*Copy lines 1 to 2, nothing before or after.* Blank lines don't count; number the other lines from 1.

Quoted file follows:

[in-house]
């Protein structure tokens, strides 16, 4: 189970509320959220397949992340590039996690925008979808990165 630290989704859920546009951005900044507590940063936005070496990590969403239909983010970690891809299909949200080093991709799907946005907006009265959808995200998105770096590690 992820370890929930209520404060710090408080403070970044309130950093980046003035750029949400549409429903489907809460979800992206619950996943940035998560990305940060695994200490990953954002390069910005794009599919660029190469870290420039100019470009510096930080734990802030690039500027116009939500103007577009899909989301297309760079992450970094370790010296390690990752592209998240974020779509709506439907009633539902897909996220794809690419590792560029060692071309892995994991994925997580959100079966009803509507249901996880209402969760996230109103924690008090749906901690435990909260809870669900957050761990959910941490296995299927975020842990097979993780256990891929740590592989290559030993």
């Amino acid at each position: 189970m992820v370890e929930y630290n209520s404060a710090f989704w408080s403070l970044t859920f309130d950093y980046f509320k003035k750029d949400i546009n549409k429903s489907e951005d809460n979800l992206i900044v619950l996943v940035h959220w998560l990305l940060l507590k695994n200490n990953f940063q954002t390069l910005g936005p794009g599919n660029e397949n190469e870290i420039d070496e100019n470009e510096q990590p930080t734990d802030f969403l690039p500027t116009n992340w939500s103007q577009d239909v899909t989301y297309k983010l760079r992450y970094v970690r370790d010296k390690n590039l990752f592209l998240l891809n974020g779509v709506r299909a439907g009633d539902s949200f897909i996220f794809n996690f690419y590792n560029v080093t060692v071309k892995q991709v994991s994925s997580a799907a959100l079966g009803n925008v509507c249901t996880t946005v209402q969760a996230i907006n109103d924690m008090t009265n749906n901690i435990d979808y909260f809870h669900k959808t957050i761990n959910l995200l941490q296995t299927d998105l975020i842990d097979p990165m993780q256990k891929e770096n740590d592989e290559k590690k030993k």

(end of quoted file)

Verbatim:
[in-house]
């Protein structure tokens, strides 16, 4: 189970509320959220397949992340590039996690925008979808990165 630290989704859920546009951005900044507590940063936005070496990590969403239909983010970690891809299909949200080093991709799907946005907006009265959808995200998105770096590690 992820370890929930209520404060710090408080403070970044309130950093980046003035750029949400549409429903489907809460979800992206619950996943940035998560990305940060695994200490990953954002390069910005794009599919660029190469870290420039100019470009510096930080734990802030690039500027116009939500103007577009899909989301297309760079992450970094370790010296390690990752592209998240974020779509709506439907009633539902897909996220794809690419590792560029060692071309892995994991994925997580959100079966009803509507249901996880209402969760996230109103924690008090749906901690435990909260809870669900957050761990959910941490296995299927975020842990097979993780256990891929740590592989290559030993």